Case Studies‎ > ‎

Lead Roof Corrosion

posted 3 Sep 2012, 08:12 by robert evans

A recent investigation revealed an oversight in roof design. The construction under investigation had wide lead gutters behind masonry parapets. These gutter formed part of the roof and are in effect cold decks over thick thermal insulation. Other parts of the roof were provided with interstitial ventilation following current guidance. The gutters were not.

The natural durability of lead under normal conditions is due to the formation of protective insoluble salts which are formed on the surface. Moisture and carbon dioxide in the atmosphere combine to form weak carbonic acid and this reacts with bright metallic lead during periods of rain or overnight dews to form the normal grey patina typical of lead roofs. This thin continuous surface layer protects the metallic lead from further attack. On the underside of lead sheets these protective layers may not form.

Most lead roofs are unaffected by underside corrosion or contain only a small amount of corrosion products, possibly as a result of damp conditions when the roof was laid. However, some roofs have been subject to severe underside corrosion as a result of on-going damp conditions, the presence of carboxylic (acetic and formic) acids given out by acid-containing substrates. The major corrosion product is the white hydrocerussite or white lead (2PbCO3.Pb(OH)2). However, in the presence of carboxylic acids, the red and yellow lead oxides of Massicot and Litharge may be formed.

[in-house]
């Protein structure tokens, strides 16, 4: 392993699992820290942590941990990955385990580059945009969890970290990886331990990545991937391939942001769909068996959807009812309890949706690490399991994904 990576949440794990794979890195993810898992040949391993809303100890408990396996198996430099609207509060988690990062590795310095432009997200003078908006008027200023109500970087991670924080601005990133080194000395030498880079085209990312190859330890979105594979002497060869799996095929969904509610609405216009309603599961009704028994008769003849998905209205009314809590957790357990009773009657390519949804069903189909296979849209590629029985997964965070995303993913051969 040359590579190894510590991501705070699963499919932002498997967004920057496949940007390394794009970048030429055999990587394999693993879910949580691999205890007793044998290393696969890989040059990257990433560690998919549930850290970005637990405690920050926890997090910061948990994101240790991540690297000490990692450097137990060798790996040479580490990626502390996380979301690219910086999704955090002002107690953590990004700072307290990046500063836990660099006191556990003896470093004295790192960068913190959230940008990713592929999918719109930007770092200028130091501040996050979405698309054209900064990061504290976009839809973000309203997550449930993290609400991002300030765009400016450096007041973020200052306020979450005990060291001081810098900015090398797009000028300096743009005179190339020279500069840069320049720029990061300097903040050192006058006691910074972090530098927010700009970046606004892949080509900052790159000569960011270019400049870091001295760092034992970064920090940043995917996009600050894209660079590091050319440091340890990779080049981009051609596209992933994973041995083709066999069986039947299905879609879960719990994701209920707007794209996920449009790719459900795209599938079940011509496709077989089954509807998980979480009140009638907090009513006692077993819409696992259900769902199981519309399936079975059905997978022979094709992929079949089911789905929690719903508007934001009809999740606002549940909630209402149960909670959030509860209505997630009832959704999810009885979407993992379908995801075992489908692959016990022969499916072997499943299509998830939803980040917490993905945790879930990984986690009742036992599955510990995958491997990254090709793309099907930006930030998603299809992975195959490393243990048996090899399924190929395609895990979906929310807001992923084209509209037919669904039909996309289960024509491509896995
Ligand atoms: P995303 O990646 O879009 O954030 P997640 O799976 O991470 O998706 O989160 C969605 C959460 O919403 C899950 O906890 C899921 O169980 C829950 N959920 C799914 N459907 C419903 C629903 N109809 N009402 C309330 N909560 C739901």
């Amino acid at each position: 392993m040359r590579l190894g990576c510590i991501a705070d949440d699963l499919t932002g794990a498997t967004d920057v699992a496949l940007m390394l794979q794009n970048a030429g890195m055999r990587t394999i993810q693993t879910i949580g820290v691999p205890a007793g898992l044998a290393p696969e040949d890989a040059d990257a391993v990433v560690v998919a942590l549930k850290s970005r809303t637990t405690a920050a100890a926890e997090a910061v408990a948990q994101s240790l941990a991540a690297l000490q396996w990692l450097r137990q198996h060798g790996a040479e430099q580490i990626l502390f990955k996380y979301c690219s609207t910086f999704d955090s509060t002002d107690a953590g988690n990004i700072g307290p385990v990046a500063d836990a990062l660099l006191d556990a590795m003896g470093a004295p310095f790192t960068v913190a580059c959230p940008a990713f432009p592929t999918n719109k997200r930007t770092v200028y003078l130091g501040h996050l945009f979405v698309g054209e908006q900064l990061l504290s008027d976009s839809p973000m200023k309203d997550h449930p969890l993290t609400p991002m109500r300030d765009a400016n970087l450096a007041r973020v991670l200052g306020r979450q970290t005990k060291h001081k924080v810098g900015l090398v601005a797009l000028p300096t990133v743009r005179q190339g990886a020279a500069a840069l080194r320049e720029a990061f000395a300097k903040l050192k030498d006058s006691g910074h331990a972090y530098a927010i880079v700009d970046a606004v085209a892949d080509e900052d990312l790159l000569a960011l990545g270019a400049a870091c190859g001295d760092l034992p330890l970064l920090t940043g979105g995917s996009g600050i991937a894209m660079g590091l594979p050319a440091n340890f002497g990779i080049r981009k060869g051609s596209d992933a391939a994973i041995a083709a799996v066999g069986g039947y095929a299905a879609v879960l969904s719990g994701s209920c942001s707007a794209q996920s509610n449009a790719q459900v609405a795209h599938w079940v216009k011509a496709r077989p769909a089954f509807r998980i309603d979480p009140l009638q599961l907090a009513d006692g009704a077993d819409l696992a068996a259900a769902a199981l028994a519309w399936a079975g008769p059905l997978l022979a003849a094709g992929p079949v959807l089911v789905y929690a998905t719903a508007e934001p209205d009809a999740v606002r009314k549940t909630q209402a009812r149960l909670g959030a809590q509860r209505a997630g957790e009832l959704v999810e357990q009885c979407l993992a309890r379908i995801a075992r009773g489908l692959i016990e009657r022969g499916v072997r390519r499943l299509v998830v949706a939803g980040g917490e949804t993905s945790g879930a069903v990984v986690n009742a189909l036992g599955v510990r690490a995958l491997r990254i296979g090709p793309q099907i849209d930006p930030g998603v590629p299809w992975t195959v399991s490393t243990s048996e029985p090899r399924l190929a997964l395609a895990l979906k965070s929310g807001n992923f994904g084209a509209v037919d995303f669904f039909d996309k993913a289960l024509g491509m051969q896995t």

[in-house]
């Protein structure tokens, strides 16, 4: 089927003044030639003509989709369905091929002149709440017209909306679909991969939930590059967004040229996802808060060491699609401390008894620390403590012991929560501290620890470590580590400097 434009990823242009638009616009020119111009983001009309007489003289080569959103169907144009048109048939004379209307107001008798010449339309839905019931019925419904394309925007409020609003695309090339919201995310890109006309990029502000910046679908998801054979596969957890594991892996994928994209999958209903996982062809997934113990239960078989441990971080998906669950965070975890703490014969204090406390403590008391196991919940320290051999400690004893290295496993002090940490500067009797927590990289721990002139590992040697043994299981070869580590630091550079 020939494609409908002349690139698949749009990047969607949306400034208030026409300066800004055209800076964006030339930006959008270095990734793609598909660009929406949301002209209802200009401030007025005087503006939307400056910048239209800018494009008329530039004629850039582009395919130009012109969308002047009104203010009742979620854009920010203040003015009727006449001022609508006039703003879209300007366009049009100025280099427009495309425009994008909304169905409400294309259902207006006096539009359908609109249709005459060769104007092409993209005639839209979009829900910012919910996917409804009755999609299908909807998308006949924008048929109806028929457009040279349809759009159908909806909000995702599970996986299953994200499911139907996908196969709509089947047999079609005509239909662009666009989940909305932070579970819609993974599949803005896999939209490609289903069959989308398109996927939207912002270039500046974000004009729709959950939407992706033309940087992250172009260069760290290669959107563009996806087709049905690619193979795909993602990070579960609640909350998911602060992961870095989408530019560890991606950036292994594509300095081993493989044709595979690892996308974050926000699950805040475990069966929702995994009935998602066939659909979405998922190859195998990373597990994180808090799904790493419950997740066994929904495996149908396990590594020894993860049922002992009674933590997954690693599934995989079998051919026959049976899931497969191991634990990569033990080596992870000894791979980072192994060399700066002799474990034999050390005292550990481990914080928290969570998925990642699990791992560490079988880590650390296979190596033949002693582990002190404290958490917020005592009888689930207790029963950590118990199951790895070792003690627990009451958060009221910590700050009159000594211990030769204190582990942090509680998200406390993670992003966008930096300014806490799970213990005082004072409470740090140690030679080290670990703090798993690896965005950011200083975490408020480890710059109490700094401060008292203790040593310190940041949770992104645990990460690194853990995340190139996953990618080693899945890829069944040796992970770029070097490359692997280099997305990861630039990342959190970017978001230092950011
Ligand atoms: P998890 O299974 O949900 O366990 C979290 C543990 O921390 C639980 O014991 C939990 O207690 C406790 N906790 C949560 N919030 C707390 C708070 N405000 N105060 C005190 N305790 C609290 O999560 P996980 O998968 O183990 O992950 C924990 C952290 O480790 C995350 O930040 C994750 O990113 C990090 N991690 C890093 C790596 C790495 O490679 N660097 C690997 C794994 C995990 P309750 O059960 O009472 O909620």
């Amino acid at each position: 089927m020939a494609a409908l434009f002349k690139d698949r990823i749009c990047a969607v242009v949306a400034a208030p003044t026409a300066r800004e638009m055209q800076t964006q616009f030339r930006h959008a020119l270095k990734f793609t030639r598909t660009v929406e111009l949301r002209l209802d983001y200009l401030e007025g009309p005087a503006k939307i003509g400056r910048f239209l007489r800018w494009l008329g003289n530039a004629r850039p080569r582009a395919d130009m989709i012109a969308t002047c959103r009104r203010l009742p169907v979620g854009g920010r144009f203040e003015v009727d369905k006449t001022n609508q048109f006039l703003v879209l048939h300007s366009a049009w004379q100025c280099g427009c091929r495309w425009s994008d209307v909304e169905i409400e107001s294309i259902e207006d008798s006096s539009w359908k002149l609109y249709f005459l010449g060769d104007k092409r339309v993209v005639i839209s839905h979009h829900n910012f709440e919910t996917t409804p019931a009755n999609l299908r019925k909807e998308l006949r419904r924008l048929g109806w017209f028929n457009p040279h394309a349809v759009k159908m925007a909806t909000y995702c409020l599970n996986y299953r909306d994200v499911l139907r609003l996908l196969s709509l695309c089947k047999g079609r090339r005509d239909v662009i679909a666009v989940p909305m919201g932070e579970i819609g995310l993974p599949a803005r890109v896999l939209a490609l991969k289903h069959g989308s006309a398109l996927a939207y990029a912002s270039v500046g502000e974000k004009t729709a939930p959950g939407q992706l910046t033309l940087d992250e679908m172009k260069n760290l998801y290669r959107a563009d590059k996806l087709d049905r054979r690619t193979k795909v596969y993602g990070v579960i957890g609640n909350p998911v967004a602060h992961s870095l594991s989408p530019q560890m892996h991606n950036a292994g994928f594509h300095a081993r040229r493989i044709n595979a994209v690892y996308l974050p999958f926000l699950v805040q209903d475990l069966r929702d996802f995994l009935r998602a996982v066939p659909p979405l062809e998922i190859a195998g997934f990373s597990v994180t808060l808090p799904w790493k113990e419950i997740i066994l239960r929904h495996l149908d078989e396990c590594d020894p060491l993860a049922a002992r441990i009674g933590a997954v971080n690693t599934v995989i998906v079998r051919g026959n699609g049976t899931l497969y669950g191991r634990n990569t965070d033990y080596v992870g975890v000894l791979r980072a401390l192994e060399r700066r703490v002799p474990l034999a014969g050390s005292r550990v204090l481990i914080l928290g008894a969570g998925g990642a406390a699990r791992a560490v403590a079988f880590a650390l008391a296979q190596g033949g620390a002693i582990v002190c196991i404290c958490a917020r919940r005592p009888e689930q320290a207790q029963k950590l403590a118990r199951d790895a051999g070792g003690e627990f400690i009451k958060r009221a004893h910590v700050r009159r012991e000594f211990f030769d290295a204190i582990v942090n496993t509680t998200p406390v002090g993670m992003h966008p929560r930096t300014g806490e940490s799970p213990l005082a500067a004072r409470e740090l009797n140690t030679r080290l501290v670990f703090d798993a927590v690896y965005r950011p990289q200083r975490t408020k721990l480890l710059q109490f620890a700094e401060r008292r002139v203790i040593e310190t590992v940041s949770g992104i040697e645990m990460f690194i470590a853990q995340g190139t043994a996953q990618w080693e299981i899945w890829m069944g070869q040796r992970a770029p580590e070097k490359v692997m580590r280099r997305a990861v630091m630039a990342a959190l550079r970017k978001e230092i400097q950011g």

Underside corrosion of lead requires the presence of moisture and an absence of carbon dioxide. The accumulation of condensate which is depleted of carbon dioxide creates a risk of underside corrosion.
When a thin film of moisture condenses on the underside surface, this becomes rich in oxygen and carbon dioxide. This forms the protective grey hydrocerussite patina, similar to that formed on the topside of lead by normal weathering.
When thick films or droplets of condensation form on the underside surface, these are unable to absorb sufficient carbon dioxide to form a stable passive coating. Instead, the intermediate lead hydroxide forms on the metal surface and this migrates to the outside of the droplet where it eventually reacts with carbon dioxide to form the hydrocerussite. Because this has formed on the outside of the droplet (as compared to the metal surface) it is loose and non-protective and this allows further corrosion to occur during the next condensation period.